Bill Spence

Bill Spence

Even though we marked Veterans Day last week, it's never too late to thank a vet and appreciate his/her contribution to our greater good.

When looking around for a vet to feature here, my beautiful wife, Karen, said that the guy who leads her weekly ukulele group is a vet, and a really interesting guy. Well, yet again, she was right!

I don’t know what the ratio of veterans who served on the front lines, to those who served behind them in a support capacity is. Bill served in Korea in the period of time between the Korean and Vietnam wars (both Korea and Vietnam were actually  “Conflicts”), when there was no active conflict. But three years of service to country, leaves Bill Spence an honored veteran like any other. More on that soon.

Bill lives in a 105 year old home that was once thought to be the home of the Analy High principal back in the ’20’s (the 1920s!), with his wife of 39 years, Trish. He has two grown children (a professor and an architect), and a cute little barky dog named Koko.

Where and when were you born, Bill?

Honolulu, Hawaii, in 1940.

Yikes! Were you there for the attack on Pearl Harbor?

My dad was a supply officer in Pearl Harbor, but suffered from very high blood pressure. He was discharged from the Navy in mid ’41, and our family ended up on the very last ship that left Honolulu before the attack … Though he was discharged due to his medical condition, after the war broke out, there was an urgent need for service members. The health standards had changed to account for the need, and so they took him back and sent him and us, to Milledge, Georgia, where he was the commanding officer of the WAVES  (Women Accepted for Volunteer Emergency Service) training school. I spent a number of years in Georgia before our mother brought us kids back out here to Sausalito, where she had grown up.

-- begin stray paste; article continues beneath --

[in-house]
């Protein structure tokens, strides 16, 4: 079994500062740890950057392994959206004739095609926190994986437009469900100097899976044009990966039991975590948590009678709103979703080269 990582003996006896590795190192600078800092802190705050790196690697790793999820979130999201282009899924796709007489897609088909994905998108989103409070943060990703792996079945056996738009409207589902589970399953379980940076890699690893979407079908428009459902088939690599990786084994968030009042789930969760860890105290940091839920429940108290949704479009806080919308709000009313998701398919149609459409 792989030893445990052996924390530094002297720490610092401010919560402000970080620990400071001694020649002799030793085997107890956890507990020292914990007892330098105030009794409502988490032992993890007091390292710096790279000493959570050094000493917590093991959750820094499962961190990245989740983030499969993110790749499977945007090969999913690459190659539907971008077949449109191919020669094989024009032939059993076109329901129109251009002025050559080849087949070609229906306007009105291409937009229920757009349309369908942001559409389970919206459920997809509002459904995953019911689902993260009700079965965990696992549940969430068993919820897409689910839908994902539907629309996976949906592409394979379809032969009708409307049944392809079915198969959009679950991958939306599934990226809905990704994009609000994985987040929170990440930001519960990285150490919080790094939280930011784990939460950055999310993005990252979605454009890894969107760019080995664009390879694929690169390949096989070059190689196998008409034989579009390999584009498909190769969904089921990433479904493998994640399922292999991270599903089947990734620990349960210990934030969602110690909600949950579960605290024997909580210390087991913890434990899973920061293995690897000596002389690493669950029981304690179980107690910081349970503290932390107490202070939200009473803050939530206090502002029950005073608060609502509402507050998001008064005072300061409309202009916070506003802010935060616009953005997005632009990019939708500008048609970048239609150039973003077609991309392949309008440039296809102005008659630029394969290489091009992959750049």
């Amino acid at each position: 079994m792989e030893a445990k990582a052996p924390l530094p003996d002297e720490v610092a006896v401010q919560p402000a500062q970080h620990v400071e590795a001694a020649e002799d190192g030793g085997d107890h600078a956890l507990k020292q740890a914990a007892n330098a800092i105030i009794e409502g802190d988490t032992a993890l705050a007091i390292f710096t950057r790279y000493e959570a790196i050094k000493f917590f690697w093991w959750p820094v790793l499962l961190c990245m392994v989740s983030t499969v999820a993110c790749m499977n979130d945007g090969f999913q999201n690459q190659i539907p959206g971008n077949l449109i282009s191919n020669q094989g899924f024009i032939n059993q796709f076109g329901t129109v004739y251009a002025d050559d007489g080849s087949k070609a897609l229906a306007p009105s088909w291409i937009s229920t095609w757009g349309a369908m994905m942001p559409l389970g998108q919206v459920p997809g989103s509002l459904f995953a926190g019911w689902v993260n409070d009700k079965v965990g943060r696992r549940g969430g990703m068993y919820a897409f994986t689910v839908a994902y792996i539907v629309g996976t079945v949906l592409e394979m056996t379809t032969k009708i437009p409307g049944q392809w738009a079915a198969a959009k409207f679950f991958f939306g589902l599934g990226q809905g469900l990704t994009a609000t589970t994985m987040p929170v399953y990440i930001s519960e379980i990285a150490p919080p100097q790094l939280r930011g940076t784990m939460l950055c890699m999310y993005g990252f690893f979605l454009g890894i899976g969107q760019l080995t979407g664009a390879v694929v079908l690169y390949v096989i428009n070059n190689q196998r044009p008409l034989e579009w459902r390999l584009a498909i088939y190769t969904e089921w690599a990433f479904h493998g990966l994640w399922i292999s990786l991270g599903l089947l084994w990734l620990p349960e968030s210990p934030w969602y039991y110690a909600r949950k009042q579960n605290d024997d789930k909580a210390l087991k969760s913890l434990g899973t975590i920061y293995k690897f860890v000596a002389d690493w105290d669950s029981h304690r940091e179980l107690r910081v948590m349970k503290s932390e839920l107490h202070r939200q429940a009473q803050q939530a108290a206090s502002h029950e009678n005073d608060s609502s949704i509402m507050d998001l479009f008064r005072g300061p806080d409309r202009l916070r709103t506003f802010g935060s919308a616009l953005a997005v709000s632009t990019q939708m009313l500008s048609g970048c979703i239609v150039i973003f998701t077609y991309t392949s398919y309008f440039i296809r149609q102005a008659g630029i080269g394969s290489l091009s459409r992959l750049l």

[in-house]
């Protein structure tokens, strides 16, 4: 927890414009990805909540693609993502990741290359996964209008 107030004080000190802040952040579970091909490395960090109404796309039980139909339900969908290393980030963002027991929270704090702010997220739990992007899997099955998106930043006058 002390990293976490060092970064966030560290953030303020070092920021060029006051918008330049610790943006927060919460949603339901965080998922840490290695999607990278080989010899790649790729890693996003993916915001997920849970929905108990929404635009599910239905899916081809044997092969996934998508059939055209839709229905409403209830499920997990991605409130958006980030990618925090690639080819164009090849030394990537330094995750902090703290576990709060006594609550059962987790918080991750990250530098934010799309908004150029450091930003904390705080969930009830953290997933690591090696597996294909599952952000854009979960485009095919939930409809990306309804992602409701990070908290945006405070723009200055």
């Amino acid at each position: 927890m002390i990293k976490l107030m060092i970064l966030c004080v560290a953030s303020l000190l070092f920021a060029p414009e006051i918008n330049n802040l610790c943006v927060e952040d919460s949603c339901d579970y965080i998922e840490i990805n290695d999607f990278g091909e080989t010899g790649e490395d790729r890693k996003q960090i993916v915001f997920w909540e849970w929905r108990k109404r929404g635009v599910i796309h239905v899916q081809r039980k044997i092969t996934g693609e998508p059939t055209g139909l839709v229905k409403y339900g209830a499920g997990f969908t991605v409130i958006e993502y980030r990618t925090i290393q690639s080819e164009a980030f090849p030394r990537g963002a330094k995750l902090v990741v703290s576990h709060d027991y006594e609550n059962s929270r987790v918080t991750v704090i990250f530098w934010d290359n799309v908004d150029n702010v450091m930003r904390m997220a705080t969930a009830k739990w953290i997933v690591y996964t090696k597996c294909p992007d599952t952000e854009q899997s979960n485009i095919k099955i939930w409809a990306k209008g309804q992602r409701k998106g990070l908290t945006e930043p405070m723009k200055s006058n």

Have you been here ever since?

Besides three years in the Army, and three years in the Peace Corps (in Malawi and Ghana, teaching math), this has been home.

Let’s talk about your military service.

Well, after I graduated from Tamalpais High in ’57, I really wasn’t ready for college. There was a recession at the time, and though I was book smart, I couldn’t drive a nail to save my soul, and there just wasn’t any work for me. So I took myself down to my favorite uncle, who had a job for me. Because I signed up for three years, I was able to choose my field of specialty, which was cartographic drafting. I trained at Ft. Belvoir, Virginia, and then it was off for Korea.

I was lucky to be in a spot near the DMZ where I was promoted to SP4 (a corporal without the stripes). This was post Korean War, and pre-Vietnam, so there was no active shooting going on.

Do you believe the Korean War justified?

Had there not been a Korean War, the whole peninsula would look like North Korea today. The domino theory of the time, which was a factor in our involvement in Vietnam, had some legitimate merit.

Did you get to know Korea while you were there?

No. Korea was off limits. We were restricted to our base. I never went back.

And after your time in Korea?

We were only in the country for one year. I was an E4 when I left, which meant that I got to fly back to the States, while the others had to go by ship. So I got back early, and got to pick my next position before the others. I chose to be  a math teacher and got two weeks of training to be one. I was a 19-year-old kid, teaching much older men who lacked math skills. And so began my math career.